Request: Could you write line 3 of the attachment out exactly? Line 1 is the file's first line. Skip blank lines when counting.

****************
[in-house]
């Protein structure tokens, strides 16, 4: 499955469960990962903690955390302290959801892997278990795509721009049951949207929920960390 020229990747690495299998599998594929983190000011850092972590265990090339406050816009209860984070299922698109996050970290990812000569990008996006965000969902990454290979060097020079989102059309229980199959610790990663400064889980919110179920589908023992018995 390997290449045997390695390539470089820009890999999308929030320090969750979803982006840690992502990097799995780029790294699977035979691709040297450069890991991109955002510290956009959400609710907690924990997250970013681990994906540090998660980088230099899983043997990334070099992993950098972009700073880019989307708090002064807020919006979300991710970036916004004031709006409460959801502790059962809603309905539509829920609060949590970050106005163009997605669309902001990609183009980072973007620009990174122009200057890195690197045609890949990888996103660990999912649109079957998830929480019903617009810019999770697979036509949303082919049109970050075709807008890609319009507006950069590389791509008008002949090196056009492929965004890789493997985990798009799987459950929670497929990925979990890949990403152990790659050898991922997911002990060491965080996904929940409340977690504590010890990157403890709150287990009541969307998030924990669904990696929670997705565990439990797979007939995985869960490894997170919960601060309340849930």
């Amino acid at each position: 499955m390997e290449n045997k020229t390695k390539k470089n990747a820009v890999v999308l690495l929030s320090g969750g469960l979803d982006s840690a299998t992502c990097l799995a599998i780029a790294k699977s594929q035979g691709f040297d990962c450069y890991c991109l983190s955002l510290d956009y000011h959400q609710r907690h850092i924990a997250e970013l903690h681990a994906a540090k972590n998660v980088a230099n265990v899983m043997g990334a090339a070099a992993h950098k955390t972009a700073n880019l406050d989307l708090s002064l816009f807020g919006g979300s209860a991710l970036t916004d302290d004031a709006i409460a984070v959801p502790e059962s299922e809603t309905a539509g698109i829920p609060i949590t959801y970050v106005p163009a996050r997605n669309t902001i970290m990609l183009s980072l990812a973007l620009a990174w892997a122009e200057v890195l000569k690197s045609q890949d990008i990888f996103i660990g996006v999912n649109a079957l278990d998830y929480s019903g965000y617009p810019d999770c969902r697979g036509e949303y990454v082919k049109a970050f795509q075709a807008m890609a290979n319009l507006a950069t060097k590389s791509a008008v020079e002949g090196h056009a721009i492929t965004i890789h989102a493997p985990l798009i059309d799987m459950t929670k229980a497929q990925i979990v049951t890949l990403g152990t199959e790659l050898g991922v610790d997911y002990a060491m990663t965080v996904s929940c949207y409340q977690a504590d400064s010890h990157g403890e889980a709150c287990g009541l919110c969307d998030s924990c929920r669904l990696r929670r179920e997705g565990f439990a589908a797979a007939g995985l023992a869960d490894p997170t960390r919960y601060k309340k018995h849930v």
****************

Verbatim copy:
């Amino acid at each position: 499955m390997e290449n045997k020229t390695k390539k470089n990747a820009v890999v999308l690495l929030s320090g969750g469960l979803d982006s840690a299998t992502c990097l799995a599998i780029a790294k699977s594929q035979g691709f040297d990962c450069y890991c991109l983190s955002l510290d956009y000011h959400q609710r907690h850092i924990a997250e970013l903690h681990a994906a540090k972590n998660v980088a230099n265990v899983m043997g990334a090339a070099a992993h950098k955390t972009a700073n880019l406050d989307l708090s002064l816009f807020g919006g979300s209860a991710l970036t916004d302290d004031a709006i409460a984070v959801p502790e059962s299922e809603t309905a539509g698109i829920p609060i949590t959801y970050v106005p163009a996050r997605n669309t902001i970290m990609l183009s980072l990812a973007l620009a990174w892997a122009e200057v890195l000569k690197s045609q890949d990008i990888f996103i660990g996006v999912n649109a079957l278990d998830y929480s019903g965000y617009p810019d999770c969902r697979g036509e949303y990454v082919k049109a970050f795509q075709a807008m890609a290979n319009l507006a950069t060097k590389s791509a008008v020079e002949g090196h056009a721009i492929t965004i890789h989102a493997p985990l798009i059309d799987m459950t929670k229980a497929q990925i979990v049951t890949l990403g152990t199959e790659l050898g991922v610790d997911y002990a060491m990663t965080v996904s929940c949207y409340q977690a504590d400064s010890h990157g403890e889980a709150c287990g009541l919110c969307d998030s924990c929920r669904l990696r929670r179920e997705g565990f439990a589908a797979a007939g995985l023992a869960d490894p997170t960390r919960y601060k309340k018995h849930v």